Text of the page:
By Besha Rodell
By Patrick Range McDonald
By Michael Goldstein
By Dennis Romero
By Sarah Fenske
By Matthew Mullins
By Patrick Range McDonald
By LA Weekly
“Sitting through all these movies this summer, I’m like ‘Fuck! What is going on? Why are they so long?’?” Ratner tells me during a break from the Rush Hour 3sound mix, a few days after I attend a rough-cut screening. “These scenes can end up on the DVD. Why put them in the movie?” He prefers, he says, for his audiences to exit the theater with smiles on their faces rather than pained looks of weariness and exhaustion. “Leave the audience wanting more, you know?”
This is the first time Ratner and I have sat down to talk at length, away from the hubbub of the set. We’re supposed to have a couple of hours, but after 30 minutes he’s called back to the mixing stage. So I go with him, and throughout the night and into the wee morning hours, I watch as Ratner — flanked by his sound mixers, Davis, Sarkissian, Stern and Rush Hour 3 editor Mark Helfrich — raises and lowers music levels by as little as one half of a decibel, insists on changes to the timbre of gunshots, and identifies split-second moments at which the movie’s soundtrack slips out of sync. It’s an object lesson for anyone who thinks Ratner is less than a deeply committed, dedicated movie craftsman with a sharp eye for detail.
Whenever he can, Ratner ducks out for a few minutes and we resume our conversation. Of his widespread image as a social butterfly, Ratner says it’s something that gives him pleasure but which he also views as a professional responsibility: “If I start staying at my house and never leaving, I’m going to lose touch. I’m at the center of pop culture right now not because I have some big secret — I’m just out there. I’m interacting with people, and I know how people are thinking — whether it’s Lindsay Lohan or whoever. It doesn’t matter if you respect these people or not: They’re part of pop culture, which is youth culture. I’m not doing it strategically. I happen to love it.”
Of the recent addition of Democratic Party booster to his résumé, he says he’s merely trying to set a philanthropic example for others to follow. “It’s not about Hillary, or Obama or Edwards,” he says. “I just want a Democratic president.”
Finally, I ask Ratner the question that has been hovering awkwardly in the air ever since we first met — on the topic that earns him the most grief from the media and which seems to blind some people from seeing him in more than one dimension: I ask the man who has dated, among others, actress Rebecca Gayheart, tennis pro Serena Williams and (most recently) Romanian supermodel Alina Puscau about the women in his life.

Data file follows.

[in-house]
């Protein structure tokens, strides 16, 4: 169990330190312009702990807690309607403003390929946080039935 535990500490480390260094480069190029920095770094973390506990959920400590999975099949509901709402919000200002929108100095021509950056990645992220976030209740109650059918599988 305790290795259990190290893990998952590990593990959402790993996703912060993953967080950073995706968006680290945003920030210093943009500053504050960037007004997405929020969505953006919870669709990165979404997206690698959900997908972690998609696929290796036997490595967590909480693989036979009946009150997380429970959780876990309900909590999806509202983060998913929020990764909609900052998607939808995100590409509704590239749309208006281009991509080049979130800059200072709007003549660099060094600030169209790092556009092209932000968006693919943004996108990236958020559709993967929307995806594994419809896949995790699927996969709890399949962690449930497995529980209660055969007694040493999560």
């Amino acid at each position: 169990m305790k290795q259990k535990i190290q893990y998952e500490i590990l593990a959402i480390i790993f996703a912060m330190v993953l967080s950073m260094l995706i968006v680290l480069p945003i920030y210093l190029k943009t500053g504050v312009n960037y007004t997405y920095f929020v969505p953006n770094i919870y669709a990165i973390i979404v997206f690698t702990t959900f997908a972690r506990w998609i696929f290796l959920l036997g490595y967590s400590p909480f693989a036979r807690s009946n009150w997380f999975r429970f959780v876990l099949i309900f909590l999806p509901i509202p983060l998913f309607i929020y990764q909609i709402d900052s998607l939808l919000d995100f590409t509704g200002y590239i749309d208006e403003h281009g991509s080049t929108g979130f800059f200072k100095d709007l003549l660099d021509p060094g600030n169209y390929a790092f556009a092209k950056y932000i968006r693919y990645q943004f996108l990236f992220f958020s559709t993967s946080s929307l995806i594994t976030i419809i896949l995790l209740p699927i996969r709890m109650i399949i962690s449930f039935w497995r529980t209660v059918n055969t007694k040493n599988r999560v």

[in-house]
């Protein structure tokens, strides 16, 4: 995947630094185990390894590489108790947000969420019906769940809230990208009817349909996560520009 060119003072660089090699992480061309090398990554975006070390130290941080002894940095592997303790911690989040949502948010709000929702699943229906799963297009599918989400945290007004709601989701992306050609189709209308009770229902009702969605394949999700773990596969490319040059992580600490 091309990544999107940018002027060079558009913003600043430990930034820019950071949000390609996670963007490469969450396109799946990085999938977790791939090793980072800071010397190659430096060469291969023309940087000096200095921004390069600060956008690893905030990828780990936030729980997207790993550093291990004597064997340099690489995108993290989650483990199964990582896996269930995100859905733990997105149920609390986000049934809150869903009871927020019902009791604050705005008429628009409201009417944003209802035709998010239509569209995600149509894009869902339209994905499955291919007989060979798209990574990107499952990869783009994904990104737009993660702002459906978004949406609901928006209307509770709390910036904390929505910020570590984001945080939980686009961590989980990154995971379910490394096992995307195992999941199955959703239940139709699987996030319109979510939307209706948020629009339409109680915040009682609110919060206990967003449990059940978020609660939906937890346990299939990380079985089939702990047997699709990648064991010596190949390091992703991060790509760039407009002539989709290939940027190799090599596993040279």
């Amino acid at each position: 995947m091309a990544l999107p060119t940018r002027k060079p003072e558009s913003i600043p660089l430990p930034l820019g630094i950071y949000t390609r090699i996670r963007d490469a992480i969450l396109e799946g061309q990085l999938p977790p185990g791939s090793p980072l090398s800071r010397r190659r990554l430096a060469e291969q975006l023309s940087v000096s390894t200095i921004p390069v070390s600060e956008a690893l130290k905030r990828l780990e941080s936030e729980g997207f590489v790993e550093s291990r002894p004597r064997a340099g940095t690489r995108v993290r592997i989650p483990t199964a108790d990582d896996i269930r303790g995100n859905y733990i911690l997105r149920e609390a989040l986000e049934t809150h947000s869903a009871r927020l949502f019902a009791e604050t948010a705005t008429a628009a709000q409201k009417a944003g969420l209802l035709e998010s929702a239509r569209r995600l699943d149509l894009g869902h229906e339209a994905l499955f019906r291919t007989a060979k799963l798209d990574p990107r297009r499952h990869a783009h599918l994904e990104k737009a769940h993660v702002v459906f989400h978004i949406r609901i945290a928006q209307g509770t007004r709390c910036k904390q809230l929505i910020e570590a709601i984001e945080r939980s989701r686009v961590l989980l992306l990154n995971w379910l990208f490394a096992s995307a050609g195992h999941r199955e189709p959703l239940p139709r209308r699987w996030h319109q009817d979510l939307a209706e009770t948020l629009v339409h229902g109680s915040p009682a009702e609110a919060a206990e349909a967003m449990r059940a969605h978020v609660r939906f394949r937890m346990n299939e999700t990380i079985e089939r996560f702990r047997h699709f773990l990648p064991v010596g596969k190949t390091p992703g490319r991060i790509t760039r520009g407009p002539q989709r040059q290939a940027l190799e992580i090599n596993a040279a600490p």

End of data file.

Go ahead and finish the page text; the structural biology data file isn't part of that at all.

“I like women,” he says sheepishly, as if the world didn’t already know. Then he elaborates: “Either you have a thing for women or you don’t, because my grandfather has been with my grandmother for 60 years and he’s never even looked at another woman. He’s not interested. He’s happier with one woman. I’m a different person. I’m a kid in a candy store.”
“There are certain people who can get away with a reputation for flirtation and running around — the paradigm being George Clooney,” says Toback, whose own reputation as a man about town was once satirized in an infamous Spymagazine article. “But very few directors can get away with that, and most of them are cagey enough to conceal what they’re really doing. I think that just to enjoy a single life as Brett does is a serious detriment to being taken seriously. It’s as if to be sexually curious and freewheeling implies some form of retardation instead of some form of advanced or enlightened consciousness, which is what it just as often is.”
Enlightened consciousness or not, Ratner says he was probably most successful with the fairer sex before he himself was a success, “back when I was a skinny teenager, when I was cute.” Now, he says, “Things are more strategic. I’m not Warren Beatty, obviously, where I’m the good-looking, gorgeous guy and success doesn’t matter. With me, it’s not like, ‘Oh, look at him, I want to fuck him.’ It’s more like, ‘Who’s that fat Jewish guy trying to talk to me?’?”
So Ratner relies on his sense of humor, his gift of gab and a natural ease in social situations that many more conventionally good-looking people lack. “The whole idea of physical attractiveness in relation to sexual fulfillment is, while obvious, also overestimated,” says Toback. “What’s appealing about people is quite often mysterious, physically and otherwise. Brett’s not someone who wishes that he looked like someone else, which can be very unappetizing. I call it the toupee syndrome: Who exactly is supposed to believe that that’s your real hair?”
Back on the mixing stage, the end credits of Rush Hour 3 are finally beginning to roll, accompanied by an original song in which Gnarls Barkley’s Cee-Loraps to the beat of Lalo Schifrin’s brassy orchestral score. There’s still some fine-tuning to be done, but at this point everyone — even the indefatigable Ratner — is dead on their feet. They’ll reconvene in the morning, after which Ratner will set off with Tucker on a multicity promotional tour. And after that, there will be another movie — possibly a Hugh Hefner biopic, possibly a heist comedy teaming Eddie Murphy and Chris Rock, or, who knows, maybe a Rush Hour 4.
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